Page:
Regulators reject key section of planned France-Spain gas pipeline

Midcat was until now supported by the EU’s Climate Commissioner Miguel Arias Cañete, a Spanish national. But even the European Commission seems to have changed its mind. [Covenant of Mayors / Flickr]

The energy regulators of Spain and France have rejected an investment request to build the central section of the planned Midi-Catalonia (MidCat) gas pipeline linking the two countries, in a move that could spell the end of the entire project, green activists said.

Permission for the central portion of MidCat, the South Transit Eastern Pyrenees (STEP), was refused on grounds of lack of necessity and high cost, the two regulators said on Tuesday (22 January).

The project “fails to comply with market needs and lacks sufficient maturity to be considered,” according to a joint statement by Spain’s CNMC and France’s CRE.

The two regulators framed their decision in the context of European energy policy objectives, “with a special regard to the European strategy to reduce greenhouse gas emissions”.

The project fails to provide “a clear and positive cost-benefit ratio” with regard to market developments and “the future role of gas in the region, following the clean energy package recently agreed in Europe,” the two regulators said.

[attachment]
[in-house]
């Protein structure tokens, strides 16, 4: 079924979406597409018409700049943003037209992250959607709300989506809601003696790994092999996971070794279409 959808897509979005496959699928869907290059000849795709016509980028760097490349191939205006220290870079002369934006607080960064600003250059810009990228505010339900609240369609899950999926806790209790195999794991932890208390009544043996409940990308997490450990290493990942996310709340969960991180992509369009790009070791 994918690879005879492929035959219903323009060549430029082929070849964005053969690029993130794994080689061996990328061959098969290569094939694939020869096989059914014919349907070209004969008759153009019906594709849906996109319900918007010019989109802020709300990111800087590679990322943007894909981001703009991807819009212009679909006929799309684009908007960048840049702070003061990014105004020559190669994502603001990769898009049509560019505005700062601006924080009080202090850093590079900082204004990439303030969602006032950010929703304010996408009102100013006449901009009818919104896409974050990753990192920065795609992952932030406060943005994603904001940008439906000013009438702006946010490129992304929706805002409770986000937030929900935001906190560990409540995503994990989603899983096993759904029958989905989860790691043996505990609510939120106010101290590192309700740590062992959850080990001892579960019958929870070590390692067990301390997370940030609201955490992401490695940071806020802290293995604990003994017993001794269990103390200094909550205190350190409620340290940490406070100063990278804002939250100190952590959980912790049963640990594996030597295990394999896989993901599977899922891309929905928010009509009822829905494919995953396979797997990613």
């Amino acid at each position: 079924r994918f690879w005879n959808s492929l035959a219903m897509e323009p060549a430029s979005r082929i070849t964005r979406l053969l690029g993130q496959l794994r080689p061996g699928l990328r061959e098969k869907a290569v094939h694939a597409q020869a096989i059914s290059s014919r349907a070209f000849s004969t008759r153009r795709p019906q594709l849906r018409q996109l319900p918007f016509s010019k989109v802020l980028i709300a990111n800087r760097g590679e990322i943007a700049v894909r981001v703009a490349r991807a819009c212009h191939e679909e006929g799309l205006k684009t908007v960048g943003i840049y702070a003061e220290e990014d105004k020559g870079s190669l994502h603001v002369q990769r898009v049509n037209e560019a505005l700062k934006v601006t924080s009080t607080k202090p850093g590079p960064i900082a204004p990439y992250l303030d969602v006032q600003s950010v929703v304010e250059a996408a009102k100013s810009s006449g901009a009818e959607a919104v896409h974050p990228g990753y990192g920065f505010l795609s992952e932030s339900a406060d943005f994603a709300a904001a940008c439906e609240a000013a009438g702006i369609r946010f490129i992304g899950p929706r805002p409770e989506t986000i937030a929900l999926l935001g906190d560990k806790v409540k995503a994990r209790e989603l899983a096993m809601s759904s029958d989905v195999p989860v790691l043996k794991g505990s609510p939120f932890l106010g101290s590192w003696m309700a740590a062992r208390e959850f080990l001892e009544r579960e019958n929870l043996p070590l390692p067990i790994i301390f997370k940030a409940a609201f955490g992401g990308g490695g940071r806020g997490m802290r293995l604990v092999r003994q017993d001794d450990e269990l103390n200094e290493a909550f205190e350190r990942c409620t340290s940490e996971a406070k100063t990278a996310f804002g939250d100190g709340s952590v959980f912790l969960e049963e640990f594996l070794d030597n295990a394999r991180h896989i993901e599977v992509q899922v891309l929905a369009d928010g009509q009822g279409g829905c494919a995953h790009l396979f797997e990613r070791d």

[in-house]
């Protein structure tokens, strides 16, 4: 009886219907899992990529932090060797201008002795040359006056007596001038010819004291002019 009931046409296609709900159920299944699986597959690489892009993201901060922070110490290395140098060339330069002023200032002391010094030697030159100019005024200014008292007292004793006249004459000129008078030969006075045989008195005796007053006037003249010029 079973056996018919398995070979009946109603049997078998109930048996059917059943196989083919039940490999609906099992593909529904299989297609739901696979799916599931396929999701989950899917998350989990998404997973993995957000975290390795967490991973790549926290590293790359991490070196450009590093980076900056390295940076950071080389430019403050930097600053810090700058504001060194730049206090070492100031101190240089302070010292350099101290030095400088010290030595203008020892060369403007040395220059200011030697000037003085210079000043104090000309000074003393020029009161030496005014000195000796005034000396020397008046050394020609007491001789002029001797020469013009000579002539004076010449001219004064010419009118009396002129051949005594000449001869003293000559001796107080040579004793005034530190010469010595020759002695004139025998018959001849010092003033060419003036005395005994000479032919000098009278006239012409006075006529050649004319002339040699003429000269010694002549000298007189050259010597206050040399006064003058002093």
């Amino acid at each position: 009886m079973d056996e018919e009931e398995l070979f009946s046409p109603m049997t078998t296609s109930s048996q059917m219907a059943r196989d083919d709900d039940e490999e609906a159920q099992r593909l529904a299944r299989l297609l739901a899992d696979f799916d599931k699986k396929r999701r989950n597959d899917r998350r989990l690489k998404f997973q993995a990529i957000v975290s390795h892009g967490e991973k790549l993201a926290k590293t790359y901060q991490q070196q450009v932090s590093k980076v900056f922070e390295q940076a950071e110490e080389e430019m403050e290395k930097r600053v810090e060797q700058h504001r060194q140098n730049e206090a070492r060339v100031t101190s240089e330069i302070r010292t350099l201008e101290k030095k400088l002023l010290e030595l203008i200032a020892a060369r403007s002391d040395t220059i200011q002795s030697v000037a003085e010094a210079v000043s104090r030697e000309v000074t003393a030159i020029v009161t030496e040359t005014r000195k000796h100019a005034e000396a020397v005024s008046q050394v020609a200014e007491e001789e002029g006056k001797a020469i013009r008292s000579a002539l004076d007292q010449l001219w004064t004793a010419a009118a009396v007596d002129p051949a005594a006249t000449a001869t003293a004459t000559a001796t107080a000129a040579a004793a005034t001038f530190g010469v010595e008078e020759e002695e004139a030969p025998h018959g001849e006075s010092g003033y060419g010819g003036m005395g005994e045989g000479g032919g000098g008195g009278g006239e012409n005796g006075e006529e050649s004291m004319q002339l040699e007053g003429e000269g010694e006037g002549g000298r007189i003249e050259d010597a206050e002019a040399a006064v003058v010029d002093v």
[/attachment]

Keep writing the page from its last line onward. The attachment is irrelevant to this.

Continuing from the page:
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Red card

The decision leaves stranded other sections of the pipeline that have already been built, and possibly marks the end of the entire MidCat endeavour, said Friends of the Earth, an environmental group which campaigned against the project.

“This dramatic red card to the MidCat gas pipeline marks the first major victory in the fight to stop new climate-wrecking fossil gas projects,” said Antoine Simon, a campaigner at Friends of the Earth Europe.

“Activists, NGOs and local communities have been fighting this useless project for years, knowing it’s bad for taxpayers, consumers, local people, and the climate – and today they’ve been proved right,” Simon said in a statement.

The request to build STEP had been filed by the two promoters of the project – Enagas in Spain and Teréga in France. The two companies argued that MidCat would give Europe greater access to Spain’s numerous liquefied natural gas (LNG) terminals, thereby decreasing the bloc’s reliance on imported pipeline gas from Russia.

But the French and Spanish regulators said “the market has shown no commercial interest” for the extra capacity, noting that the existing interconnection “is not fully contracted”.

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Spanish change of heart

MidCat has long faced opposition from the French energy regulator CRE, who said the project would push up consumer prices without improving supply security.

The change of heart came from the Spanish side. The previous conservative government led by Mariano Rajoy was a fervent supporter of the project. But that changed in June last year, when the socialists came to power and Teresa Ribera took control of the ecology ministry.